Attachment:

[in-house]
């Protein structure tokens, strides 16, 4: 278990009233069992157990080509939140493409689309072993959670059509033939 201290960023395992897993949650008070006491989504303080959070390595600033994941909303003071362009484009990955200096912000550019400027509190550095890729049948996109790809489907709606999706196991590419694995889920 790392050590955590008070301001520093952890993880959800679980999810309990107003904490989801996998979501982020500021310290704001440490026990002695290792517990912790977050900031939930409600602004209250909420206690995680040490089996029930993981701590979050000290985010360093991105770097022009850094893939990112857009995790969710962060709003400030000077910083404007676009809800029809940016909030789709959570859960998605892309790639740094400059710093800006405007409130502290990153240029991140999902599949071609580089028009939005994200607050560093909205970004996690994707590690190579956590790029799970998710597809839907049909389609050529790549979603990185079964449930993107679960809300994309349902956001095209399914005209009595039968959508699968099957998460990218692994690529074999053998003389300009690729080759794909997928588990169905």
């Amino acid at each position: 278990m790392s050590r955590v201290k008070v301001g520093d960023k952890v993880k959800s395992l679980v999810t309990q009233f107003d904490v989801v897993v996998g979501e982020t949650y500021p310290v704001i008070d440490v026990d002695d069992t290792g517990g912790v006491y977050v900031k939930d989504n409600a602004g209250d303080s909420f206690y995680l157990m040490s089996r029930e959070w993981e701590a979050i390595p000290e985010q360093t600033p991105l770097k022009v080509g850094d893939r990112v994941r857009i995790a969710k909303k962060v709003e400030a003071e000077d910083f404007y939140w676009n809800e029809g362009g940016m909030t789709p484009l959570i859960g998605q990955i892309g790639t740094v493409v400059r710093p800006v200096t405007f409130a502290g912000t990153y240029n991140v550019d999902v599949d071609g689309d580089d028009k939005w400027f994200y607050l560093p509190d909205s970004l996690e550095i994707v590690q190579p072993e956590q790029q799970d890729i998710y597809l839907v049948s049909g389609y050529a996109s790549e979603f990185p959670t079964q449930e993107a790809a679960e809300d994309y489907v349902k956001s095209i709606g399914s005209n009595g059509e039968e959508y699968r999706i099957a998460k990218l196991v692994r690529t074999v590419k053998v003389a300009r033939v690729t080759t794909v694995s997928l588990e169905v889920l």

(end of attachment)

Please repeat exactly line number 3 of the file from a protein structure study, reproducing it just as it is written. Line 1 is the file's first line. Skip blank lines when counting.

């Amino acid at each position: 278990m790392s050590r955590v201290k008070v301001g520093d960023k952890v993880k959800s395992l679980v999810t309990q009233f107003d904490v989801v897993v996998g979501e982020t949650y500021p310290v704001i008070d440490v026990d002695d069992t290792g517990g912790v006491y977050v900031k939930d989504n409600a602004g209250d303080s909420f206690y995680l157990m040490s089996r029930e959070w993981e701590a979050i390595p000290e985010q360093t600033p991105l770097k022009v080509g850094d893939r990112v994941r857009i995790a969710k909303k962060v709003e400030a003071e000077d910083f404007y939140w676009n809800e029809g362009g940016m909030t789709p484009l959570i859960g998605q990955i892309g790639t740094v493409v400059r710093p800006v200096t405007f409130a502290g912000t990153y240029n991140v550019d999902v599949d071609g689309d580089d028009k939005w400027f994200y607050l560093p509190d909205s970004l996690e550095i994707v590690q190579p072993e956590q790029q799970d890729i998710y597809l839907v049948s049909g389609y050529a996109s790549e979603f990185p959670t079964q449930e993107a790809a679960e809300d994309y489907v349902k956001s095209i709606g399914s005209n009595g059509e039968e959508y699968r999706i099957a998460k990218l196991v692994r690529t074999v590419k053998v003389a300009r033939v690729t080759t794909v694995s997928l588990e169905v889920l």